The LEGO Movie 2: The Second Part
The Walking Dead
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All Critics (5)
| Top Critics (2)
| Fresh (2)
| Rotten (3)
Writer-director Tricia Brock springs a few pleasant surprises while tilling familiar ground in her promising debut feature about a guitar-playing car thief who transforms a spiritless gospel group into a kick-ass blues band.
I loved the music. It's a good film.
How rockin' can a band be when their leader is Fred Willard?
This story of a vaguely Elvis-esque troublemaker who transforms the misfit gospel choir at a Baptist halfway house into a rockin' blues band could probably be screened at a real Baptist halfway house without controversy.
Folks looking for unchallenging, uninspired easy-to-swallow 90 minutes of entertainment may find it here. Personally, I'd rather put on the soundtrack to Blues Brothers 2000.
Predictable, but heart warming and makes you feel good inside. Stunning performance from both Scott and Black.
Very good movie!! Yet another one of those "quirky" movies that I got a kick out of. I like alot of movies that are based around music, but this one also had a very good cast and storyline.
The music is amazing. Funny and uplifting. Great cast who really played out their characters well. Lucas Black deserves something for his radiant performance. Loved the Plymouth!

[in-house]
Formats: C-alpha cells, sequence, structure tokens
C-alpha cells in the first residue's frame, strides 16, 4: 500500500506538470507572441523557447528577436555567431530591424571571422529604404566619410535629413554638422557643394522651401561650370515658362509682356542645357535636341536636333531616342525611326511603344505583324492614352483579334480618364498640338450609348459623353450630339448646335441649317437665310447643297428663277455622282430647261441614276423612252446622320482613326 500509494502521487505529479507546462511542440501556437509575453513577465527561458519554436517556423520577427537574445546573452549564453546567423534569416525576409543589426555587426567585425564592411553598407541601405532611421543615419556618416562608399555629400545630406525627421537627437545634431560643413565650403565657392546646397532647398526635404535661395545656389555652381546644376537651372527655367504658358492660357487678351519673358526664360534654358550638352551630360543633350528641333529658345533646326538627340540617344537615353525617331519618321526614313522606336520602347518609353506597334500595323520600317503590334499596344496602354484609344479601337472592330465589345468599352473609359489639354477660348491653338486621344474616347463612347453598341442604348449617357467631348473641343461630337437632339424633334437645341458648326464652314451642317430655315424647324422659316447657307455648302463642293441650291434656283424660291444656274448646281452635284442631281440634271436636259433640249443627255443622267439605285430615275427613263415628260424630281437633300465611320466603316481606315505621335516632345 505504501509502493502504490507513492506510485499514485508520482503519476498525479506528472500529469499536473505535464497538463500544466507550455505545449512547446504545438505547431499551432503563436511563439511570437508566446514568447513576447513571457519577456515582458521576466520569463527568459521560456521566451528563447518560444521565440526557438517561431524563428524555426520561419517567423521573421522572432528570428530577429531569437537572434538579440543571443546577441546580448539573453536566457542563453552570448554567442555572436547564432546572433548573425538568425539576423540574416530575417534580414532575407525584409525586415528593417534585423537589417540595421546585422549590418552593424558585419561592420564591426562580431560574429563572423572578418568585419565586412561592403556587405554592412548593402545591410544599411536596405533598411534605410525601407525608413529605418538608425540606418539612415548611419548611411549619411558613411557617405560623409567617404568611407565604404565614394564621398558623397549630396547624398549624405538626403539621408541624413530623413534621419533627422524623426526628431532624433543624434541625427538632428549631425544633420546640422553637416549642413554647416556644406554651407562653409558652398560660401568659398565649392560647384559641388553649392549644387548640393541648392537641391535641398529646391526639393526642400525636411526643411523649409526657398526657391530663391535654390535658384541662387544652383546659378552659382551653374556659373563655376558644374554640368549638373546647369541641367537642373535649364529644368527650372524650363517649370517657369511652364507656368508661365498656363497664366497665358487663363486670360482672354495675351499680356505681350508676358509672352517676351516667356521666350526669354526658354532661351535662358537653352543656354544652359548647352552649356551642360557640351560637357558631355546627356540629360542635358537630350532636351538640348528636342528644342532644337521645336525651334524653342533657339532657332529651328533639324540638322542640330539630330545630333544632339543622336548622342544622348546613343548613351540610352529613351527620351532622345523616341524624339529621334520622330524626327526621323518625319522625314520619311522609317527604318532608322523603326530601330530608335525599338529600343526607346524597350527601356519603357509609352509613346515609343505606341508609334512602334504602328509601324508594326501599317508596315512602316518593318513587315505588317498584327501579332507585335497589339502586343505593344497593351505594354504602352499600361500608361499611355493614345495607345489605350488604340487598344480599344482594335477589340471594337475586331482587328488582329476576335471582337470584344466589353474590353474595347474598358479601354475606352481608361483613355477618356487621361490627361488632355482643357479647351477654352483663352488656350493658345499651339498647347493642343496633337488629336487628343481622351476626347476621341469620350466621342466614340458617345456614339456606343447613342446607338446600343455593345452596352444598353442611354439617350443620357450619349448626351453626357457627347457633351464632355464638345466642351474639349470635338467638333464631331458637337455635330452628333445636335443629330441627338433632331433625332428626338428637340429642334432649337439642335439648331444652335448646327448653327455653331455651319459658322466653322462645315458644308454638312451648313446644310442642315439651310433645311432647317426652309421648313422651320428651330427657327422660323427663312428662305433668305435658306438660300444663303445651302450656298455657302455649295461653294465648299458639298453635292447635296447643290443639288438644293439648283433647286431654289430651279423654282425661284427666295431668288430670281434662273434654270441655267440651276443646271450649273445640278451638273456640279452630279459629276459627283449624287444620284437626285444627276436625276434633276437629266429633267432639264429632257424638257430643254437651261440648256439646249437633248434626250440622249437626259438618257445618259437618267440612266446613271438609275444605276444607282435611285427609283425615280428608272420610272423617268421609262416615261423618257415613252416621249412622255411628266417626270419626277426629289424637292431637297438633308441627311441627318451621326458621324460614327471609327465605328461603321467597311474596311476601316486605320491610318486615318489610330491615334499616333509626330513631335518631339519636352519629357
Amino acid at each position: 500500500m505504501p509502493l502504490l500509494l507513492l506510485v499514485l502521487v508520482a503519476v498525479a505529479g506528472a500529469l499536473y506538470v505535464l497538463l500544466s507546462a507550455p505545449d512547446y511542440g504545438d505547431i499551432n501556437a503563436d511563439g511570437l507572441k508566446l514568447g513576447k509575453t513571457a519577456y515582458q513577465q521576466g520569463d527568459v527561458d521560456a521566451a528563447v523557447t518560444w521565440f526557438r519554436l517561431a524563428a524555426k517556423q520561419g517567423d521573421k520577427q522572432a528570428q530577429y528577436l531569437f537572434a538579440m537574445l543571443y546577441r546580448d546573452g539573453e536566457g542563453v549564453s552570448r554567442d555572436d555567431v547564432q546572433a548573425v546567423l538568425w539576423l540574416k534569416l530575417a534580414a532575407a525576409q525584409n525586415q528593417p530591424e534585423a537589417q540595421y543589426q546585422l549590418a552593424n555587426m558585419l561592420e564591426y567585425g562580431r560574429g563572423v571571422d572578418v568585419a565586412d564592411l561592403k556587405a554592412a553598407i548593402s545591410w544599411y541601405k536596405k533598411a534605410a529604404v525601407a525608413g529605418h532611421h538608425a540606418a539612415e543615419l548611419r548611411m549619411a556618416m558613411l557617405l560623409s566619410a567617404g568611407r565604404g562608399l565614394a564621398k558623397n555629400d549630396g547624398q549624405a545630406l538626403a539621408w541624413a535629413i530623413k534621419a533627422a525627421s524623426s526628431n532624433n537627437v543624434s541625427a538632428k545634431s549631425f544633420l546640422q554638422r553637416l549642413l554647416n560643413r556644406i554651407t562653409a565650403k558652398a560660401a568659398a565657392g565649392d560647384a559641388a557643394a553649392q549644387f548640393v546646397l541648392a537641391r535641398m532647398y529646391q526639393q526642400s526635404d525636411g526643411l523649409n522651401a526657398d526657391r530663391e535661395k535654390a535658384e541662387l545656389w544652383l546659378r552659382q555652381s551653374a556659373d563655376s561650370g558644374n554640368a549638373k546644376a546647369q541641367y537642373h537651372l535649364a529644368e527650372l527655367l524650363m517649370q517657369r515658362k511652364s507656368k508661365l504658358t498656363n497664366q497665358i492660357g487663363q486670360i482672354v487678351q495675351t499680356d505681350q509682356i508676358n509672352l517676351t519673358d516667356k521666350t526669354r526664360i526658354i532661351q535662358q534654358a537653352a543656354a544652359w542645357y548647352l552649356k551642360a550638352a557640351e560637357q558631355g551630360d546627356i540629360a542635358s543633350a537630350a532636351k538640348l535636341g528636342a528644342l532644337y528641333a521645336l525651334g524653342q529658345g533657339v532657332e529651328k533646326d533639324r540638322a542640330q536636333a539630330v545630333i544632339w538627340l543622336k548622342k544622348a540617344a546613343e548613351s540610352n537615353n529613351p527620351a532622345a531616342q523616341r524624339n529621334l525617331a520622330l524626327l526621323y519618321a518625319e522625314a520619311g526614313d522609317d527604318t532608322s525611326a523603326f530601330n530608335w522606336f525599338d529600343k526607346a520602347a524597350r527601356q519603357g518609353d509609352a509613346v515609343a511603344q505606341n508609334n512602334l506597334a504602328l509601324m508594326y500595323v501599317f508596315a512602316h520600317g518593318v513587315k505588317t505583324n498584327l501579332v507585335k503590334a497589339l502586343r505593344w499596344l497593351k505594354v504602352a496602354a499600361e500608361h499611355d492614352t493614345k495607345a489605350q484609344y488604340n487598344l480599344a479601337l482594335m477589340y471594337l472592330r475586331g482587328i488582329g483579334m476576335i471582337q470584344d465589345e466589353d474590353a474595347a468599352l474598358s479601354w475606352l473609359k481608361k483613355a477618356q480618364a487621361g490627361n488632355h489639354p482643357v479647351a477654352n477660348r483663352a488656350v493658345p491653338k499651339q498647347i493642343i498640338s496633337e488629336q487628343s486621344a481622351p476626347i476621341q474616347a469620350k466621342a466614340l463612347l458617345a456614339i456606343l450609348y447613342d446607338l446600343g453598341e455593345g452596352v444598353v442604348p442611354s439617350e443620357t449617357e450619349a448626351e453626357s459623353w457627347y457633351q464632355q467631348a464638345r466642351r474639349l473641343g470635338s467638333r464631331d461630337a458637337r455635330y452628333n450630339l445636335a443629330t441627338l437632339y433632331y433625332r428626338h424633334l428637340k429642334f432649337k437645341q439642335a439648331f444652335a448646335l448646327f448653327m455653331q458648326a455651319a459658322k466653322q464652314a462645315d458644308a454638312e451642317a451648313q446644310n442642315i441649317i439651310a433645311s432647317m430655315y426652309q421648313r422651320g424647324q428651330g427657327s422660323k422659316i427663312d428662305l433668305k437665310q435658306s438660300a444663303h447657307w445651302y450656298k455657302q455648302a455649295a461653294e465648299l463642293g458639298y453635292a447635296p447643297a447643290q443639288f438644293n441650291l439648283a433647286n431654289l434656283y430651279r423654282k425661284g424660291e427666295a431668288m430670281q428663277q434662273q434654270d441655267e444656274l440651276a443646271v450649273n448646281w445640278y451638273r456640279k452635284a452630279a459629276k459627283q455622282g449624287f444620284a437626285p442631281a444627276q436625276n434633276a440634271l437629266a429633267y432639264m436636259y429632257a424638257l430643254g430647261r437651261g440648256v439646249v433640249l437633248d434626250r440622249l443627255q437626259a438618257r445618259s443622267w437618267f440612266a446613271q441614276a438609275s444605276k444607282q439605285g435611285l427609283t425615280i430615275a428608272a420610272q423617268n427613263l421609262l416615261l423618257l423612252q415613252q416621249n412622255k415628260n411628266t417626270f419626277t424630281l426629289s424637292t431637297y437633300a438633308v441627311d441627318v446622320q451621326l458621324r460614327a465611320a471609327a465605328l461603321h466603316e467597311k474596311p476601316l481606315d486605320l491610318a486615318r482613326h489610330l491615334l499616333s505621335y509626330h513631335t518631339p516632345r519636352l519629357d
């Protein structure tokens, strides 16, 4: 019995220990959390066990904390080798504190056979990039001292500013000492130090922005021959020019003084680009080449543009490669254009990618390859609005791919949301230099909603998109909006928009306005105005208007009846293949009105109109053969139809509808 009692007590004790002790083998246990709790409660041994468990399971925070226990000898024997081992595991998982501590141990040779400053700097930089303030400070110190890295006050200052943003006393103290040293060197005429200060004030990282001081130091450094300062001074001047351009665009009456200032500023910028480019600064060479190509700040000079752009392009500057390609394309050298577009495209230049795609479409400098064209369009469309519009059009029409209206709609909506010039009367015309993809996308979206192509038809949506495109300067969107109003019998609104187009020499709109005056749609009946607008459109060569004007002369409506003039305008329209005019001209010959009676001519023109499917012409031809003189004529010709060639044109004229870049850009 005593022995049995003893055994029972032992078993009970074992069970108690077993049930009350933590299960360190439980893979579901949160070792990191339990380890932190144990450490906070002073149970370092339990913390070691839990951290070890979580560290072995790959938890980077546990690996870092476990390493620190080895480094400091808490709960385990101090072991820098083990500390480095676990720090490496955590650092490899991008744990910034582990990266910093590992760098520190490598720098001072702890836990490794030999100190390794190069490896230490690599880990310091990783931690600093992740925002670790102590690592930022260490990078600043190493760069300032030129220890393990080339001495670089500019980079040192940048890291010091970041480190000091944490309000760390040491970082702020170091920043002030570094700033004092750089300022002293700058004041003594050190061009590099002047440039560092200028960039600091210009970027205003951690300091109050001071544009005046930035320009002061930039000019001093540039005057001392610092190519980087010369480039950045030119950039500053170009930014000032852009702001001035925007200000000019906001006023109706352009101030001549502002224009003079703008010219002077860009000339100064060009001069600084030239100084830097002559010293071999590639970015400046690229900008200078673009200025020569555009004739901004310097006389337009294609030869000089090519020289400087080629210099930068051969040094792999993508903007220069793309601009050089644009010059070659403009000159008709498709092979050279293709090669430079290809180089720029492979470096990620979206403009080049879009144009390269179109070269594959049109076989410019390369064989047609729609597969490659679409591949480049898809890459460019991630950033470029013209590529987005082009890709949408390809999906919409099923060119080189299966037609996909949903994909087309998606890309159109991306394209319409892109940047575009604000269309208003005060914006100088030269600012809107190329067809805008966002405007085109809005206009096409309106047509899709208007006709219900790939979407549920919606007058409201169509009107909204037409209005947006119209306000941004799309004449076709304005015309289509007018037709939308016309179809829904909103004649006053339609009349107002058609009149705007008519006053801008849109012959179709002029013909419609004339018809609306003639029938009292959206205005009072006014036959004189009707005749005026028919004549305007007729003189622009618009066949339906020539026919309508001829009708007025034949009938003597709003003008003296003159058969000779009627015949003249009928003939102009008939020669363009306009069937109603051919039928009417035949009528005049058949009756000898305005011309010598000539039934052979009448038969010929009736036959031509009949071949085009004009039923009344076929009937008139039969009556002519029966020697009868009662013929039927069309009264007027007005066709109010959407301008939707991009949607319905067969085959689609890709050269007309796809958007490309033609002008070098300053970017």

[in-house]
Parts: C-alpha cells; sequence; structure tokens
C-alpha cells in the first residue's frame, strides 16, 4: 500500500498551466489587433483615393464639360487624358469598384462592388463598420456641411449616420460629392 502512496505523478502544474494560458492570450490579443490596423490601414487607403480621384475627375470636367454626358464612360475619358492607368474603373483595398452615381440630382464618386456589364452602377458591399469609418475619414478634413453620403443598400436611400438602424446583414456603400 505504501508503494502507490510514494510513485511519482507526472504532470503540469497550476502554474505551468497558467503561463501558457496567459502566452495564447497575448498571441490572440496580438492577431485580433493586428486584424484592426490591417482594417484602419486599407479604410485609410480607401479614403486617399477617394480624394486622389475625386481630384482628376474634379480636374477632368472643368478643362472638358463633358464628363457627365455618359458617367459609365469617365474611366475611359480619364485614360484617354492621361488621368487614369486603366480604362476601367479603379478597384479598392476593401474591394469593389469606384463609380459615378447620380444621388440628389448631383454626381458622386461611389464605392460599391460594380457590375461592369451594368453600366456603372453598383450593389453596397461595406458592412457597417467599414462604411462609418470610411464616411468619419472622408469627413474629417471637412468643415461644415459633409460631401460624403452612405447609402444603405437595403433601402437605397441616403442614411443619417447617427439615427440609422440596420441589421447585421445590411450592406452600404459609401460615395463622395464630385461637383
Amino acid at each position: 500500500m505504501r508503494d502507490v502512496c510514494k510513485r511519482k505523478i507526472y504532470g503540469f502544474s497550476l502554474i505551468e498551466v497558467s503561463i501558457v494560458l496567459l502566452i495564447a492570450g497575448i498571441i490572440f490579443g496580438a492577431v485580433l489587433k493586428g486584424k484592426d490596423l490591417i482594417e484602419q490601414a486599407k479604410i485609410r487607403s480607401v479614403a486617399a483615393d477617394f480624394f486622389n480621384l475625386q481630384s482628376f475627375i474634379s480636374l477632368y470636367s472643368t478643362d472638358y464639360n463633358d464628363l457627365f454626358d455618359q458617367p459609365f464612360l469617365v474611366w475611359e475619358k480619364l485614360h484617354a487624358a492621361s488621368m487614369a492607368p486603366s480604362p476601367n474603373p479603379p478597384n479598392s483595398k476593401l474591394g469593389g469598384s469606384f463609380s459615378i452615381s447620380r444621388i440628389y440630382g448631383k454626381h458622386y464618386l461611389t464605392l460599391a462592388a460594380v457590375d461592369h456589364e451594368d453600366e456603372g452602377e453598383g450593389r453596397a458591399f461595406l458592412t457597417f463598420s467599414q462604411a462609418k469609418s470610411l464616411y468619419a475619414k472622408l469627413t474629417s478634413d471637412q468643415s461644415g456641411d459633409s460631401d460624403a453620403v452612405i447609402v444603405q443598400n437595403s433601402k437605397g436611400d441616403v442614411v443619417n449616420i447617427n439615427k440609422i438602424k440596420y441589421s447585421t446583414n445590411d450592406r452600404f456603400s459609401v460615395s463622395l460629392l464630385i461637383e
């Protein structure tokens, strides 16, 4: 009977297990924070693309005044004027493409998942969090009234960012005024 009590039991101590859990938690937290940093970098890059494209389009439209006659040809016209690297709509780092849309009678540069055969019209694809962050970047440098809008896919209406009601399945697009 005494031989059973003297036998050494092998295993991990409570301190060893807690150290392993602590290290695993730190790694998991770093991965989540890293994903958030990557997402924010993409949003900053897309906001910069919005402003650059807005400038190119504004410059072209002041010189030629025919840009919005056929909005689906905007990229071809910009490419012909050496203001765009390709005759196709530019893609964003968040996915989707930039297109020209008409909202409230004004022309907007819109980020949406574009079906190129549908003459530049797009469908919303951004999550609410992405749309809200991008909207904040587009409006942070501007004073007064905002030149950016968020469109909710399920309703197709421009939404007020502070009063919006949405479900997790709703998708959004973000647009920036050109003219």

A pretty silly send up of a group of young people who are apparently sentenced to an alternative to jail for their minor infractions. The real star of this however is the music. Some strong blues performances supposedly played by these delinquents kept this from being a total waste of time. The story itself seemed to lack focus. Was it supposed to be about Vernon (Lucas Black), an autistic young man, finding his place in the world and gaining his father's approval in the process? Was it about the conflict between two brothers, played by Fred Willard and John Michael Higgins over control of a small Baptist College? What was the deal with setting the story there, anyway? Or, was it supposed to be about a group of troubled teenagers finding redemption in coming together to play the Blues? Any of those various storylines could easily have served as the central theme, but by trying to develop all three, the film felt diluted and incomplete. We never really got a feel for what was driving any of these stories. It could be that this viewer demands too much from a comedy (this is no drama, despite the NF category definition) but I know it is possible to make a funny film that tells a good story as well. If not for the music, this just might have been unwatchable. Keb' Mo' only has a bit part and contributes no music to the film, while Taj Mahal only appears at the beginning and briefly at the end.
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